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to a science entirely grounded upon experiments and which has nothing to do with vivacity of imagination. However, I cannot help commending the general view which he gives of the face of the earth, followed by a particular one of all the known nations, their peculiar figure and manners, which is the best epitome of geography I ever met with, and written with sense and elegance; in short, these books are well worth turning over. The Memoirs of the Abbé de Mongon, in five vols. are highly commended, but I have not seen them. He was engaged in several embassies to Germany, England, &c. during the course of the late war. The President Henault's "Abregè Chronologique de l'Histoire de France," I believe I have before mentioned to you as a very good book of its kind.

About this time Mr. Gray had put his last hand to his celebrated Elegy in the Country Churchyard, and had communicated it to his friend Mr. Walpole, whose good taste was too much charmed with it to suffer him to withhold the sight of it from his acquaintance; accordingly it was shewn about for some time in manuscript, (as Mr. Gray intimates in the subsequent letter to Dr. Warton) and received with all the applause it so justly merited. Amongst the rest of the fashionable world, for to these only it was at present communicated, Lady Cobham, who now lived at the mansion

One cannot therefore help lamenting, that Mr. Gray let his imagination lie dormant so frequently, in order to apply himself to this very science.

house at Stoke-Pogis, had read and admired it. She wished to be acquainted with the author; accordingly her relation Miss Speed and Lady Schaub, then at her house, undertook to bring this about by making him the first visit. He happened to be from home, when the ladies arrived at his aunt's solitary mansion; and, when he returned, was surprised to find, written on one of his papers in the parlour where he usually read, the following note: " Lady Schaub's compliments to Mr. Gray; she is sorry not to have found him at home, to tell him that Lady Brown is very well." This necessarily obliged him to return the visit, and soon after induced him to compose a ludicrous account of this little adventure, for the amusement of the ladies in question.. He wrote it in ballad measure, and entitled it a Long Story: when it was handed about in manuscript, nothing could be more various than the opinions concerning it; by some it was thought a master-piece of original humour, by others a wild and fantastic farrago; and when it was published, the sentiments of good judges were equally divided about it. How it came to be printed I shall mention hereafter; and also inform the reader why Mr. Gray rejected it in the collection which he himself made of his poems: in the meanwhile, as I think it ought to have a place in these Memoirs, for reasons too obvious to insist upon, I shall beg leave to preface it with my own idea of the author's peculiar vein of humour; which, with my notes on the piece itself, may perhaps account in some sort for the variety of opinions which people of acknowledged taste have formed concerning it.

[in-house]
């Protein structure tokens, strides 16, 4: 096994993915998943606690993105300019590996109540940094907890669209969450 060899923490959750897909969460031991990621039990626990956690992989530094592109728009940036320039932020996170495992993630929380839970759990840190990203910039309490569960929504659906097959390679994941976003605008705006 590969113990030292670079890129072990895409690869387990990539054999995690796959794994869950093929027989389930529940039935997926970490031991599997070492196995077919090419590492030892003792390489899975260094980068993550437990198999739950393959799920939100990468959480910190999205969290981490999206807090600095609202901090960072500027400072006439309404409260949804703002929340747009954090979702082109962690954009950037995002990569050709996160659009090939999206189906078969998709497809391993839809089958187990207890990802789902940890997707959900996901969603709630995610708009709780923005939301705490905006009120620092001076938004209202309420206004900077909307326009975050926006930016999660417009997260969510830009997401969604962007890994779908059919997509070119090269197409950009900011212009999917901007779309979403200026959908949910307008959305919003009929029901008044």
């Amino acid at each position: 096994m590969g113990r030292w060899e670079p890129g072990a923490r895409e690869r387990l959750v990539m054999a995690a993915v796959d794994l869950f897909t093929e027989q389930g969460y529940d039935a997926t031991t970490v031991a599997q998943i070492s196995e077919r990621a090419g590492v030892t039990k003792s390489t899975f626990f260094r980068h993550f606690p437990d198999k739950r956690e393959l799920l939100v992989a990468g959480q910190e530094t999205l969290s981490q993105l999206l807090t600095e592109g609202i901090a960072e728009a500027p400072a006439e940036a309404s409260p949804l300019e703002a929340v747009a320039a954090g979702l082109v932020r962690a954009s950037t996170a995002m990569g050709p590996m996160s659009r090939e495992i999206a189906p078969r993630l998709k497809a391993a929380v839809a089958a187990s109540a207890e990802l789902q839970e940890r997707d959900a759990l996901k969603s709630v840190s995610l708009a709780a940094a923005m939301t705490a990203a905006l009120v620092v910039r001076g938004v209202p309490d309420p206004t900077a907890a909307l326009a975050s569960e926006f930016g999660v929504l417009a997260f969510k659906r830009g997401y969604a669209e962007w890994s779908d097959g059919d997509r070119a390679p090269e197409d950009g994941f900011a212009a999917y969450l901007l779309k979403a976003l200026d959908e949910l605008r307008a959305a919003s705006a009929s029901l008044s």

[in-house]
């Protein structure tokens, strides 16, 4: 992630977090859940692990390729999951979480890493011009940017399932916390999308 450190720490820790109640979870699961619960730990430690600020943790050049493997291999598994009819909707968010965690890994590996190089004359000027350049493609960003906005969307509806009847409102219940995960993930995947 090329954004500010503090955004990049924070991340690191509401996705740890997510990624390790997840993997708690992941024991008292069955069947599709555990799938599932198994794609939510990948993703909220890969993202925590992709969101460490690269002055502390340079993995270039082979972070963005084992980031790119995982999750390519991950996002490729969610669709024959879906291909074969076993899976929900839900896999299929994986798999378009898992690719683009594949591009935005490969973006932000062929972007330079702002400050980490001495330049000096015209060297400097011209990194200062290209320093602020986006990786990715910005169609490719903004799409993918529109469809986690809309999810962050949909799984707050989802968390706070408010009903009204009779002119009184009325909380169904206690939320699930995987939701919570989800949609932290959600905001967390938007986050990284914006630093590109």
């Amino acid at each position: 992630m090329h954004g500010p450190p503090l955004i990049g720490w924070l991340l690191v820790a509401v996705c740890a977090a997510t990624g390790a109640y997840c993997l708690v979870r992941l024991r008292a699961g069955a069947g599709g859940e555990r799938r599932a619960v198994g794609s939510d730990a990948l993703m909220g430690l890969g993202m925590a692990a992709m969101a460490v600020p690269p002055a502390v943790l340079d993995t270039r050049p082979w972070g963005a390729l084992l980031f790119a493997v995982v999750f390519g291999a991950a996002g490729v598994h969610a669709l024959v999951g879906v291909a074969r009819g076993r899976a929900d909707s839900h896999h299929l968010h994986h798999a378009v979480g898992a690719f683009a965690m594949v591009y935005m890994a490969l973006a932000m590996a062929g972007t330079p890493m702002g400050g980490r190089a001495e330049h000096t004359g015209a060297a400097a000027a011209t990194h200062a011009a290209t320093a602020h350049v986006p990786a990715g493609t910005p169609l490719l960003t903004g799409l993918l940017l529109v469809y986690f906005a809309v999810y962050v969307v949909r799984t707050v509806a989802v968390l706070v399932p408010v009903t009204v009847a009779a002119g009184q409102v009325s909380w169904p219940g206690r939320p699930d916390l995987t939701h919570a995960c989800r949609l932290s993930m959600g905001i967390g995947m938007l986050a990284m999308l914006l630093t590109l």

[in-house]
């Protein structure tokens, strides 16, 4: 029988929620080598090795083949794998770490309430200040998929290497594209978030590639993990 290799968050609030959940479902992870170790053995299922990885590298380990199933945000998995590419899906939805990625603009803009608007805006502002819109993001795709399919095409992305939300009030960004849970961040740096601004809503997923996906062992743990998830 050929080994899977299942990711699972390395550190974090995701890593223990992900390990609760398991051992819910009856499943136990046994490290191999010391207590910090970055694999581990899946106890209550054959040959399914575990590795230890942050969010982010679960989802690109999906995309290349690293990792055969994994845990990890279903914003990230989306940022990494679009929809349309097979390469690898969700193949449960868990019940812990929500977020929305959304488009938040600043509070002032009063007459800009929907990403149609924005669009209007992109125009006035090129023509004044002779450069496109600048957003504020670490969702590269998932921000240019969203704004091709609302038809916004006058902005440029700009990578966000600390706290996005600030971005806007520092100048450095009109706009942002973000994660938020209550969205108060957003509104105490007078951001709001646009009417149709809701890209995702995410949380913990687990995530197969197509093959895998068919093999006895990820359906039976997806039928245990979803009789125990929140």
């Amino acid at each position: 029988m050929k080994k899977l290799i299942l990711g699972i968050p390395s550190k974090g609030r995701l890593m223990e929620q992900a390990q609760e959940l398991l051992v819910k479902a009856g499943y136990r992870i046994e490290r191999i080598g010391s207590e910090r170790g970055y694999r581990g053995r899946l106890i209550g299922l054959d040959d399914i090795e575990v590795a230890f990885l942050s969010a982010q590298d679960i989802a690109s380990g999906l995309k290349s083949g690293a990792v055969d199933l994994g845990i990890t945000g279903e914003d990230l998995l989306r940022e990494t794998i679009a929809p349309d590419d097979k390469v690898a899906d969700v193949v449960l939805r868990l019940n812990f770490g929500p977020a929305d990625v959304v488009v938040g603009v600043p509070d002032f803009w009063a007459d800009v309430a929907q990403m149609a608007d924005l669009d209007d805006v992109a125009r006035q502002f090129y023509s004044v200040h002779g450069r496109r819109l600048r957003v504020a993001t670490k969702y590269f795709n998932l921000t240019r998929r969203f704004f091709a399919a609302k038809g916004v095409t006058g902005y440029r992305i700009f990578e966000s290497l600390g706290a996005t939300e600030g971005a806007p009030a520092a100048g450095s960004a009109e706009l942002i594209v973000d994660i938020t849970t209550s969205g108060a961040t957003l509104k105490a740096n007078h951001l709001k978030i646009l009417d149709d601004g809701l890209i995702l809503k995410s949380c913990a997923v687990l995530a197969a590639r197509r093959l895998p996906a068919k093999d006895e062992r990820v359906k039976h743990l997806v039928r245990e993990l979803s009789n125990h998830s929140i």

Mr. Gray had not (in my opinion) either in his conversation or writing much of what is called pure humour; it was always so much blended either with wit, fancy, or his own peculiar character, that it became equivocal, and hence not adapted to please generally: it had more of the manner of Congreve than Addison; and we know where one person relishes my Lady Wishfort, there are thousands that admire Sir Roger de Coverley: it will not, however, from hence follow, that Lady Wishfort is ill drawn; for my own part, I think it one of the most entertaining characters that ever was written. I know, however, that it is commonly thought extravagant and unnatural; and I believe it is true, that no woman. ever existed who had so much folly and affectation, and at the same time so much wit and fancy; yet every one sees that were this fancy and wit taken away, her character would become insipid, in proportion as it became more natural; so that, in this and other instances, if Congreve's fools were fools indeed, they would, by being true characters, cease to be entertaining ones. It may be further observed on the subject of humour, that it may and ought to be divided into several species: there is one sort, that of Terence's, which simply pleases without forcing a smile; another, like Mr. Addison's, which not only pleases, but makes us smile into the bargain. Shakespear's, Swift's, Congreve's, and Prior's, usually goes further, and makes us laugh: I infer not, from hence, that this latter sort is the best: I only assert, that howsoever it may be mixed with other ingredients, it ought also to be called humour. The critic, how